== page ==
• It's easy to stumble down a rabbit hole when we consider the action beneficial like checking emails, stock prices, or sports scores.
  • However, if these seemingly beneficial actions take the place of something else we intended to do, they're just distractions. And we've been moved to these distraction as a psychological response to discomfort.
  • The truth is that distraction comes from within, and time management is just another form of pain management.

Live on Monday: Does the US need one billion people?

What would happen if you tripled the US population? Join Matthew Yglesias and Charles Duhigg at 1pm ET on Monday, September 28.

Ultracold gas exhibits bizarre quantum behavior

New experiments find weird quantum activity in supercold gas.

Credit: Pixabay
Surprising Science
  • Experiments on an ultracold gas show strange quantum behavior.
  • The observations point to applications in quantum computing.
  • The find may also advance chaos theory and explain the butterfly effect.
  • Keep reading Show less

    Learn innovation with 3-star Michelin chef Dominique Crenn

    Dominique Crenn, the only female chef in America with three Michelin stars, joins Big Think Live.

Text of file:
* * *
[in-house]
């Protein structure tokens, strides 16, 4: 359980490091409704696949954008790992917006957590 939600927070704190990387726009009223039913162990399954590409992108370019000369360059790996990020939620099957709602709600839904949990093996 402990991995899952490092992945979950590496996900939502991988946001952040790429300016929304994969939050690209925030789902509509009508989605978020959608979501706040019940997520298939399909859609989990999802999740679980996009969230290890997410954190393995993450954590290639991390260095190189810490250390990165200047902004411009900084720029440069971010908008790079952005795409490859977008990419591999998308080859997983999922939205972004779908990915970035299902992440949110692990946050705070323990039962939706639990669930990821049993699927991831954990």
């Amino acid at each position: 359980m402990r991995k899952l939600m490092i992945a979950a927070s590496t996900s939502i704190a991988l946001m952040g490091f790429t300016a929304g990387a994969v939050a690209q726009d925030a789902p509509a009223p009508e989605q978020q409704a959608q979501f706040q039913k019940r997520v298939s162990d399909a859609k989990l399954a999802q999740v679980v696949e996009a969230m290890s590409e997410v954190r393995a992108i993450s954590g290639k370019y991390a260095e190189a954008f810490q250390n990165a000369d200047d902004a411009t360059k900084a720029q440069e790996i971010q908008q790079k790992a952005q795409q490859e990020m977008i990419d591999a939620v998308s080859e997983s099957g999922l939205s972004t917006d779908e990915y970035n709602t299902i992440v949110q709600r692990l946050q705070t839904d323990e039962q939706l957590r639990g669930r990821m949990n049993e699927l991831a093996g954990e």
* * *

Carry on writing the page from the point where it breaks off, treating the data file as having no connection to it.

Big Think LIVE

    Having been exposed to mavericks in the French culinary world at a young age, three-star Michelin chef Dominique Crenn made it her mission to cook in a way that is not only delicious and elegant, but also expressive, memorable, and true to her experience.

    Keep reading Show less

    3 cognitive biases perpetuating racism at work — and how to overcome them

    Researchers say that moral self-licensing occurs "because good deeds make people feel secure in their moral self-regard."

    Photo by Christina @ wocintechchat.com on Unsplash
    Personal Growth

    Books about race and anti-racism have dominated bestseller lists in the past few months, bringing to prominence authors including Ibram Kendi, Ijeoma Oluo, Reni Eddo-Lodge, and Robin DiAngelo.

    Keep reading Show less

    Should you grow a beard? Here's how women perceive bearded men

    Whether or not women think beards are sexy has to do with "moral disgust"

    Photo Credit: Frank Marino / Unsplash
    Sex & Relationships
    • A new study found that women perceive men with facial hair to be more attractive as well as physically and socially dominant.
    • Women tend to associate more masculine faces with physical strength, social assertiveness, and formidability.
    • Women who display higher levels of "moral disgust," or feelings of repugnance toward taboo behaviors, are more likely to prefer hairy faces.
    Keep reading Show less

    Only 35 percent of Americans know the symptoms of Alzheimer's disease

    Yet 80 percent of respondents want to reduce their risk of dementia.

    Photo: Lightspring / Shutterstock
    Mind & Brain
    • A new MDVIP/Ipsos survey found that only 35 percent of Americans know the symptoms of Alzheimer's disease.
    • Eighty percent of respondents said they want to reduce their risks.
    • An estimated 7.1 million Americans over the age of 65 will suffer from Alzheimer's by 2025.
    Keep reading Show less
    Quantcast